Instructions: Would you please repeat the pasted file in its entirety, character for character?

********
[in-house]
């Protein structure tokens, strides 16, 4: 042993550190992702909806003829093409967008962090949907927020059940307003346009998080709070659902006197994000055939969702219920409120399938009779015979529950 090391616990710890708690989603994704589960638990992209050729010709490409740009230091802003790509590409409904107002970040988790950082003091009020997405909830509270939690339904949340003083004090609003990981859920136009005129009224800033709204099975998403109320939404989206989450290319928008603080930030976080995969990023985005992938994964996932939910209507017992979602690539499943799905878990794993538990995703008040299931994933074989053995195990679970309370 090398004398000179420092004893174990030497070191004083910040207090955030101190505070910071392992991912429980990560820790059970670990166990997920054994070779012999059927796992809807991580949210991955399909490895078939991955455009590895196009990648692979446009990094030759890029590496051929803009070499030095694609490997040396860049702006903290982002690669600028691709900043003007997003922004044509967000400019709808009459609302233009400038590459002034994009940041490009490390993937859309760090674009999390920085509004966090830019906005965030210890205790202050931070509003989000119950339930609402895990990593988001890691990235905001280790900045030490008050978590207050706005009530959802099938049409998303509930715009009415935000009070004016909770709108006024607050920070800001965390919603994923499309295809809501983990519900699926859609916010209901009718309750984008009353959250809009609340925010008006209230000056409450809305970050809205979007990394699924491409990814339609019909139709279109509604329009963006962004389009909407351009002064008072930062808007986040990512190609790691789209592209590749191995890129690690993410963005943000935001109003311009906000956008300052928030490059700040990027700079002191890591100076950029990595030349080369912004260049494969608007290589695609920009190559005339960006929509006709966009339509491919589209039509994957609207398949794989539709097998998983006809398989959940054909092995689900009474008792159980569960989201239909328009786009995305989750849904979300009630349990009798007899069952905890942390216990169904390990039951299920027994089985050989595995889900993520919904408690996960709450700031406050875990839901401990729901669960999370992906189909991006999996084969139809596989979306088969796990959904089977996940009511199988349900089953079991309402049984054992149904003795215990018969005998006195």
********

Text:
[in-house]
């Protein structure tokens, strides 16, 4: 042993550190992702909806003829093409967008962090949907927020059940307003346009998080709070659902006197994000055939969702219920409120399938009779015979529950 090391616990710890708690989603994704589960638990992209050729010709490409740009230091802003790509590409409904107002970040988790950082003091009020997405909830509270939690339904949340003083004090609003990981859920136009005129009224800033709204099975998403109320939404989206989450290319928008603080930030976080995969990023985005992938994964996932939910209507017992979602690539499943799905878990794993538990995703008040299931994933074989053995195990679970309370 090398004398000179420092004893174990030497070191004083910040207090955030101190505070910071392992991912429980990560820790059970670990166990997920054994070779012999059927796992809807991580949210991955399909490895078939991955455009590895196009990648692979446009990094030759890029590496051929803009070499030095694609490997040396860049702006903290982002690669600028691709900043003007997003922004044509967000400019709808009459609302233009400038590459002034994009940041490009490390993937859309760090674009999390920085509004966090830019906005965030210890205790202050931070509003989000119950339930609402895990990593988001890691990235905001280790900045030490008050978590207050706005009530959802099938049409998303509930715009009415935000009070004016909770709108006024607050920070800001965390919603994923499309295809809501983990519900699926859609916010209901009718309750984008009353959250809009609340925010008006209230000056409450809305970050809205979007990394699924491409990814339609019909139709279109509604329009963006962004389009909407351009002064008072930062808007986040990512190609790691789209592209590749191995890129690690993410963005943000935001109003311009906000956008300052928030490059700040990027700079002191890591100076950029990595030349080369912004260049494969608007290589695609920009190559005339960006929509006709966009339509491919589209039509994957609207398949794989539709097998998983006809398989959940054909092995689900009474008792159980569960989201239909328009786009995305989750849904979300009630349990009798007899069952905890942390216990169904390990039951299920027994089985050989595995889900993520919904408690996960709450700031406050875990839901401990729901669960999370992906189909991006999996084969139809596989979306088969796990959904089977996940009511199988349900089953079991309402049984054992149904003795215990018969005998006195």